Garcia Lorca's childhood house in Fuente Vaqueros
CANCIÓN LLENA DE HORAS
PERDIDAS EN LA SOMBRA
CANCIÓN DE ESTRELLA VIVA
SOBRE UN PERPETUO DIA
(Song full of lost hours
in the shade
Song of a living star
over a neverending day)
These are the words that are inscribed on a plaque on the corner of the street where Garcia Lorca was born in Fuente Vaqueros.
And here are the two fountains in the town, one with a huge statue of Lorca:
But I really want to talk about Granada, where Lorca's family moved when he was 11. Imagine sitting in the open air—a bit chilly on the toes—being serenaded by two young men on Spanish guitar, with a view of the Alhambra lit up as you raise your head skywards. Though I am alone, this is as close to heaven as I have come in a very long time. And then add Granadans with such lightness and joy, eager to talk to you, and you have some sense of what my Friday night was like after an entire morning in the Alhambra and a stroll to the Garcia Lorca Park—despite his house being closed. And then there’s the grilled cod or the seafood paella (and for others, the ham and pork) I had last night. And the wine. And the flamenco in a cave at a club I’d been invited to in Sacromonte—the gypsy quarter of Granada. I though I would never find a place to equal Italy, but I was wrong. Perhaps because Granada has the palpable presence of gypsies and poetry and many traces of the Moors—victims of the same persecution as the Jews and responsible for the Cante Jondo—the soul of the Deep Song of Andalucia.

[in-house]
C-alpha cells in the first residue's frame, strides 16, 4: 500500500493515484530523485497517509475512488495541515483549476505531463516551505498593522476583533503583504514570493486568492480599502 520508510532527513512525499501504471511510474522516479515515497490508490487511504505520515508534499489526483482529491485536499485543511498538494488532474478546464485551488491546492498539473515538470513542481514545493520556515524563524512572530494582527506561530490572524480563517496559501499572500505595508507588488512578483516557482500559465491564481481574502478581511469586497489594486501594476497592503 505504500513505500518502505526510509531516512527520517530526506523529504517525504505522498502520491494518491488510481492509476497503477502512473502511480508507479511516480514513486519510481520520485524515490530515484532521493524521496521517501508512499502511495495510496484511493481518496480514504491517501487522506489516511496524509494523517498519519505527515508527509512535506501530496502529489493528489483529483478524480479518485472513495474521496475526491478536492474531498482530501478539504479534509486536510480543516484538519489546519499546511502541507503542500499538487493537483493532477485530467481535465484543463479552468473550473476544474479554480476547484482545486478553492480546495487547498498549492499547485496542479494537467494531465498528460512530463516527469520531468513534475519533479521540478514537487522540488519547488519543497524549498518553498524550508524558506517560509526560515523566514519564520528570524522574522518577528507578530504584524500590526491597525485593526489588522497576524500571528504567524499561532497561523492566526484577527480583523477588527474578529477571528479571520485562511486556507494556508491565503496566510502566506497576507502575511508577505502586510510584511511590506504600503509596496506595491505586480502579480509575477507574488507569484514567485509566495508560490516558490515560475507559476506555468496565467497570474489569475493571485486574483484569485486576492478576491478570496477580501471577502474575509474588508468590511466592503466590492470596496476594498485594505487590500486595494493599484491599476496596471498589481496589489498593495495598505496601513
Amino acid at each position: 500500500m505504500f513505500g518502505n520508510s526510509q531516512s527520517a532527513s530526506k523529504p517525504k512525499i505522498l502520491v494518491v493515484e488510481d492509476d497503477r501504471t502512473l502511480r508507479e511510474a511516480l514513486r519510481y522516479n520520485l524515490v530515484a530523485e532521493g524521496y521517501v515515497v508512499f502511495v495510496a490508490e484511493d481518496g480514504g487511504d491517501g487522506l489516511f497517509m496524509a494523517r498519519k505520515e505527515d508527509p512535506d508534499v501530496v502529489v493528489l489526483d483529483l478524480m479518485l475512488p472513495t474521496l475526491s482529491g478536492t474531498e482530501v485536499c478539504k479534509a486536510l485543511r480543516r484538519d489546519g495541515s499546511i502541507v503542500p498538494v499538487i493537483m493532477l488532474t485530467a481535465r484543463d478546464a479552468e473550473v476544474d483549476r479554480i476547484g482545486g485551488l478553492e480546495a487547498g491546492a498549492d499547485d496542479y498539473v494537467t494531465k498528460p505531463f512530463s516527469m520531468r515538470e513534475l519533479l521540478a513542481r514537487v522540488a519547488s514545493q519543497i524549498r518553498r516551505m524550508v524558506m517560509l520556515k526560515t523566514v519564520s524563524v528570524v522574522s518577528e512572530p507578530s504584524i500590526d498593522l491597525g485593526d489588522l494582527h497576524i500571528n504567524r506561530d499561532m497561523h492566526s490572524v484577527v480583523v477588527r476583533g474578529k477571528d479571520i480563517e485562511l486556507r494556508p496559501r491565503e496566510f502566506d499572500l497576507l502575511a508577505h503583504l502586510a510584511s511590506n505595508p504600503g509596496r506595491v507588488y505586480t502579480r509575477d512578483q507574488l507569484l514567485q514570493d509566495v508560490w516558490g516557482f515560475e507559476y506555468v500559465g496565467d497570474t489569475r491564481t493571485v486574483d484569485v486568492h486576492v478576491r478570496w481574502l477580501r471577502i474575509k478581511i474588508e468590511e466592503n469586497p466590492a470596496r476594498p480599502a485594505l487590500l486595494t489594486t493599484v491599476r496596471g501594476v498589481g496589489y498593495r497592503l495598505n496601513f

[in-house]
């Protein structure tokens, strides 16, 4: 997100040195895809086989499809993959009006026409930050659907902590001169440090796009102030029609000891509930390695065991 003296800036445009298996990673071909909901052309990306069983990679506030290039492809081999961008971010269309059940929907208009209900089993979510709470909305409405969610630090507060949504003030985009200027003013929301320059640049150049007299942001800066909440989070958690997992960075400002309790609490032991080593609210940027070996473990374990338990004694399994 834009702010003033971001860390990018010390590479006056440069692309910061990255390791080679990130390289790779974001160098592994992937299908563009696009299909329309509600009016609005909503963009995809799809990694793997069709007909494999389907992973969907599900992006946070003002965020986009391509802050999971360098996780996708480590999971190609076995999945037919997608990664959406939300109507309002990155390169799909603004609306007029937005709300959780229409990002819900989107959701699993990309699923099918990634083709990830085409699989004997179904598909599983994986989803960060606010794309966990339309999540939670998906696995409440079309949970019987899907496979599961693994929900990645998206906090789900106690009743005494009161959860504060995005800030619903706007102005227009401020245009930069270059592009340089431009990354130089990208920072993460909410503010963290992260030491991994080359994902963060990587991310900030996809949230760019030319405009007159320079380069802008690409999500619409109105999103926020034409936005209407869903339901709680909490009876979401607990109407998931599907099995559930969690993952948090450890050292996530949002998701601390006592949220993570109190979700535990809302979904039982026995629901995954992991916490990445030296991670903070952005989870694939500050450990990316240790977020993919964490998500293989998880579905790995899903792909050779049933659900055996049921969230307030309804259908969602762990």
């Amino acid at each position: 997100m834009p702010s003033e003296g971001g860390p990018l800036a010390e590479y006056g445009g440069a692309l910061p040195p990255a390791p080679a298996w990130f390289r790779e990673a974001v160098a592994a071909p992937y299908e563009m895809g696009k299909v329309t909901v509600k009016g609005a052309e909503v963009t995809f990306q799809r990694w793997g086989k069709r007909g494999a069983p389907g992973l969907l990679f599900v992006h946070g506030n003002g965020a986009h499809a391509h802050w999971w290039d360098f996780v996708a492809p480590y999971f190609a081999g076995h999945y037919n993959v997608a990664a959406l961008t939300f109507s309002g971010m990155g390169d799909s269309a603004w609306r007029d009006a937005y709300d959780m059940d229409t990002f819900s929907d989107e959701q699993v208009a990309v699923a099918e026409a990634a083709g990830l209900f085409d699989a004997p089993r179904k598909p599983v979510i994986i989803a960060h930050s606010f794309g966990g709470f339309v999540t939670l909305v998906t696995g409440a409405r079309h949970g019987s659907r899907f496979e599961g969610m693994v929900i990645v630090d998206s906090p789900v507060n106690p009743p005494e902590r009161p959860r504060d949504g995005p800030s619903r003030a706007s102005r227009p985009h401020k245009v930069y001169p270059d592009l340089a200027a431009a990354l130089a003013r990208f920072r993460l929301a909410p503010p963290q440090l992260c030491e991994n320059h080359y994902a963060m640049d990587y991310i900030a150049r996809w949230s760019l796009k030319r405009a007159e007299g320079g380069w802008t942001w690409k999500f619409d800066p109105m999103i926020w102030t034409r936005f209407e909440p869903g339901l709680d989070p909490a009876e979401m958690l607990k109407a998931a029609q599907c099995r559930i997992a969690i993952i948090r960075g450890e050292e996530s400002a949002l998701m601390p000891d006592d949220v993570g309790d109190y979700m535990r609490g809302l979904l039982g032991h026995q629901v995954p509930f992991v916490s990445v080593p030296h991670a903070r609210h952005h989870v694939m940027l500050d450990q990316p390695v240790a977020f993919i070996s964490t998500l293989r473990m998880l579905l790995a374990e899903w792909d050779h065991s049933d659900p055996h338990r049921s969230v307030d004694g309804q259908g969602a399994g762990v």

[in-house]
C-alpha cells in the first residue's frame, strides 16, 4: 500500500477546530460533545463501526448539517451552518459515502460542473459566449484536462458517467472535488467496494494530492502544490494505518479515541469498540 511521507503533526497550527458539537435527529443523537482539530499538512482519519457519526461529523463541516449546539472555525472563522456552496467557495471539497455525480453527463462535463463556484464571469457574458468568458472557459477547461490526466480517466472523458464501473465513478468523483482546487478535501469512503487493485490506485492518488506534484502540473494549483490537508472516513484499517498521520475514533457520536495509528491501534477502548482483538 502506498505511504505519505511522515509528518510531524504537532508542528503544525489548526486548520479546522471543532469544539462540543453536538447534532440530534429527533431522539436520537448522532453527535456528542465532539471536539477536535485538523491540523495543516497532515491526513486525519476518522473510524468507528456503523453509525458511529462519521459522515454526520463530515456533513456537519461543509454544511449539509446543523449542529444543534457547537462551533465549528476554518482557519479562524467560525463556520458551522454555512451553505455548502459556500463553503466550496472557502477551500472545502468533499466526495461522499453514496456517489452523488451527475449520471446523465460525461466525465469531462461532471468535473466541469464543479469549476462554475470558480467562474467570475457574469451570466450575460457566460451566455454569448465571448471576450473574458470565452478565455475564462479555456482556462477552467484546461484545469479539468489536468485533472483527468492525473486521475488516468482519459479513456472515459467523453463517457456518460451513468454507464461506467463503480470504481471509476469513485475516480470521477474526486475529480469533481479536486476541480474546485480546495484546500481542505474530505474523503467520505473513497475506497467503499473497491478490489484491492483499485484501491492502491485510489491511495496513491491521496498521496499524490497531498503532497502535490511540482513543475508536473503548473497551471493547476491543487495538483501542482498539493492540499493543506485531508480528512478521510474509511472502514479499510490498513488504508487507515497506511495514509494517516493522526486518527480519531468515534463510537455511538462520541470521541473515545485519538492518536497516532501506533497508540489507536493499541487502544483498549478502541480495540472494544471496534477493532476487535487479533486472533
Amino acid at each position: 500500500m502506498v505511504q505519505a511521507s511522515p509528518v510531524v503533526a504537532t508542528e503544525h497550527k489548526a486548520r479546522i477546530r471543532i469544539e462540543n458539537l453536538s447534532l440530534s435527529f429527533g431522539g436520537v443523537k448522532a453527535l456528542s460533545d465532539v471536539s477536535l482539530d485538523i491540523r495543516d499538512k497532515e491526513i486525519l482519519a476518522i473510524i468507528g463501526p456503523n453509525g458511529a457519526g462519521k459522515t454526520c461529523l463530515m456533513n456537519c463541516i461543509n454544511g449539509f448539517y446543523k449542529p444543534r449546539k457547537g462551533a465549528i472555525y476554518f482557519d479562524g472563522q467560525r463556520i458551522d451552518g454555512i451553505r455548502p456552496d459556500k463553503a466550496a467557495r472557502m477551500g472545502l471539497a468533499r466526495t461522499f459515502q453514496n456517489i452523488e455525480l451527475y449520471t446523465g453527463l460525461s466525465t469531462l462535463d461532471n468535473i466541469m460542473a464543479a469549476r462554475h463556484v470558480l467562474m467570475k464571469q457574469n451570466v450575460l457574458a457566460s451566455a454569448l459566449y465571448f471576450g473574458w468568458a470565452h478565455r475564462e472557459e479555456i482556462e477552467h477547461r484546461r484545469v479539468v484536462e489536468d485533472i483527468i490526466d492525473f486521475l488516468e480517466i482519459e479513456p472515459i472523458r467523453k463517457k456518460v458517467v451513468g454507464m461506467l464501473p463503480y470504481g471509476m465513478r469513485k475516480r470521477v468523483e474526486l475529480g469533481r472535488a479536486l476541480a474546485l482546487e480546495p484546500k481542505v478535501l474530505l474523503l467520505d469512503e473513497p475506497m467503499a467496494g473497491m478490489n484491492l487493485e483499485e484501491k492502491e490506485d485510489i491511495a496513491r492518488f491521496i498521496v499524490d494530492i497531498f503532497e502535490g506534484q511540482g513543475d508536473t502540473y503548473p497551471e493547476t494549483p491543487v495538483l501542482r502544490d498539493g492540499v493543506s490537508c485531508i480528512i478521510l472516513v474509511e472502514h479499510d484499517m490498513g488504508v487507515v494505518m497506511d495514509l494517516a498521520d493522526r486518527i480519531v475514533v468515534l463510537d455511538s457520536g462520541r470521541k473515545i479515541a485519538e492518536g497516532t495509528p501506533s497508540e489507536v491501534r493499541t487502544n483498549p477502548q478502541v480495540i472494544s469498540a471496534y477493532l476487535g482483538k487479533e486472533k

As others go on pilgrimages to the cathedral where Fernando and Isabella are sepulchred, as a Jew, my bond to the Moors and antipathy to the Spanish monarchs who were responsible for the destruction of the civilization of Al-Andaluz and for routing out the Jews has me choosing to avoid the Cathedral. My pilgrimage is to music and dance and poetry. Imagine a town where to say "I am a poet and I love Lorca," raises an eyebrow of pure joy and pride and comraderie.
When the solitary Spanish woman on the beach in Mojácar said, “This is really Murcia, not Andalucia,” I didn’t quite understand. Now that I’m in Granada, I do. Here the people are as open as a split pomegranate—symbol of the city and the derivation of its name. I chat away in Spanish to everyone and people are happy to talk to me. In Mojácar the locals are as prickly, surly (with some exceptions) as the cactus without the fruit. when I arrived in Granada on Thursday and began walking uphill in the Albayzín, the Arab quarter, I could feel my chest opening, as though I hadn’t been breathing before, as though my spirit had been locked inside the depths of one of the snail shells that cover everything in Mojácar. Mojácar has no duende—or at least I haven't been able to find it. When I stroll at midday or dusk past the small fruit groves, I am eyed with suspicion. And at the beach I look up at all the rampant developments of small white condos, mostly for English retirees. Granada, on the other hand, is duende’s birthplace.
Now I will see if I can get into Huerta de San Vicente, Lorca’s summer
house in Granada.